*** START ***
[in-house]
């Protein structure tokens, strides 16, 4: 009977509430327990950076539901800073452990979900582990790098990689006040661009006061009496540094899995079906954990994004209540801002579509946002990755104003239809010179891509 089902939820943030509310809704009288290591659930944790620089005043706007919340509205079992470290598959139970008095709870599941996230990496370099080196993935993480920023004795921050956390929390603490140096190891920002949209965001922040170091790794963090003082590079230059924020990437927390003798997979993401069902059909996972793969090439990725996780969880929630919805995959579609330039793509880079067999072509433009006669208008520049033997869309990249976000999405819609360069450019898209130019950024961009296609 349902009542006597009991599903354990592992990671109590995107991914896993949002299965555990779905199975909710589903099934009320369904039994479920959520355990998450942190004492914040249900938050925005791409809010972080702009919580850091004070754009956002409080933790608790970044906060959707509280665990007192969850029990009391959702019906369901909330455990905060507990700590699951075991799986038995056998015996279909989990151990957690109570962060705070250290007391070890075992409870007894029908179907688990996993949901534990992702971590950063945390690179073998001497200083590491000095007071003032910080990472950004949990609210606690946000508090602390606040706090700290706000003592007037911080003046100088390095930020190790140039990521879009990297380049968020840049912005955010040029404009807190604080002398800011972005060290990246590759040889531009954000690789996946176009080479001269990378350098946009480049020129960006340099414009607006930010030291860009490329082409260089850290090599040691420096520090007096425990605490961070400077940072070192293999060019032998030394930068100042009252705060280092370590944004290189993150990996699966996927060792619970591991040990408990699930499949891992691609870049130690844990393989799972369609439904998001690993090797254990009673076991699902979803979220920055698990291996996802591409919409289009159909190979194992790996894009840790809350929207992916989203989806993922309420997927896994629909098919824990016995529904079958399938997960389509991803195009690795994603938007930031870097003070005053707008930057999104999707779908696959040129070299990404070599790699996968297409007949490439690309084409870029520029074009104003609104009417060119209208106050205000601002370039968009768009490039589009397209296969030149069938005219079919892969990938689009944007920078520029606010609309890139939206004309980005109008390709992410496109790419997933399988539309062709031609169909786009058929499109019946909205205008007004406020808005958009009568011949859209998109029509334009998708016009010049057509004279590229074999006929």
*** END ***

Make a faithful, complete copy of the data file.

[in-house]
């Protein structure tokens, strides 16, 4: 009977509430327990950076539901800073452990979900582990790098990689006040661009006061009496540094899995079906954990994004209540801002579509946002990755104003239809010179891509 089902939820943030509310809704009288290591659930944790620089005043706007919340509205079992470290598959139970008095709870599941996230990496370099080196993935993480920023004795921050956390929390603490140096190891920002949209965001922040170091790794963090003082590079230059924020990437927390003798997979993401069902059909996972793969090439990725996780969880929630919805995959579609330039793509880079067999072509433009006669208008520049033997869309990249976000999405819609360069450019898209130019950024961009296609 349902009542006597009991599903354990592992990671109590995107991914896993949002299965555990779905199975909710589903099934009320369904039994479920959520355990998450942190004492914040249900938050925005791409809010972080702009919580850091004070754009956002409080933790608790970044906060959707509280665990007192969850029990009391959702019906369901909330455990905060507990700590699951075991799986038995056998015996279909989990151990957690109570962060705070250290007391070890075992409870007894029908179907688990996993949901534990992702971590950063945390690179073998001497200083590491000095007071003032910080990472950004949990609210606690946000508090602390606040706090700290706000003592007037911080003046100088390095930020190790140039990521879009990297380049968020840049912005955010040029404009807190604080002398800011972005060290990246590759040889531009954000690789996946176009080479001269990378350098946009480049020129960006340099414009607006930010030291860009490329082409260089850290090599040691420096520090007096425990605490961070400077940072070192293999060019032998030394930068100042009252705060280092370590944004290189993150990996699966996927060792619970591991040990408990699930499949891992691609870049130690844990393989799972369609439904998001690993090797254990009673076991699902979803979220920055698990291996996802591409919409289009159909190979194992790996894009840790809350929207992916989203989806993922309420997927896994629909098919824990016995529904079958399938997960389509991803195009690795994603938007930031870097003070005053707008930057999104999707779908696959040129070299990404070599790699996968297409007949490439690309084409870029520029074009104003609104009417060119209208106050205000601002370039968009768009490039589009397209296969030149069938005219079919892969990938689009944007920078520029606010609309890139939206004309980005109008390709992410496109790419997933399988539309062709031609169909786009058929499109019946909205205008007004406020808005958009009568011949859209998109029509334009998708016009010049057509004279590229074999006929």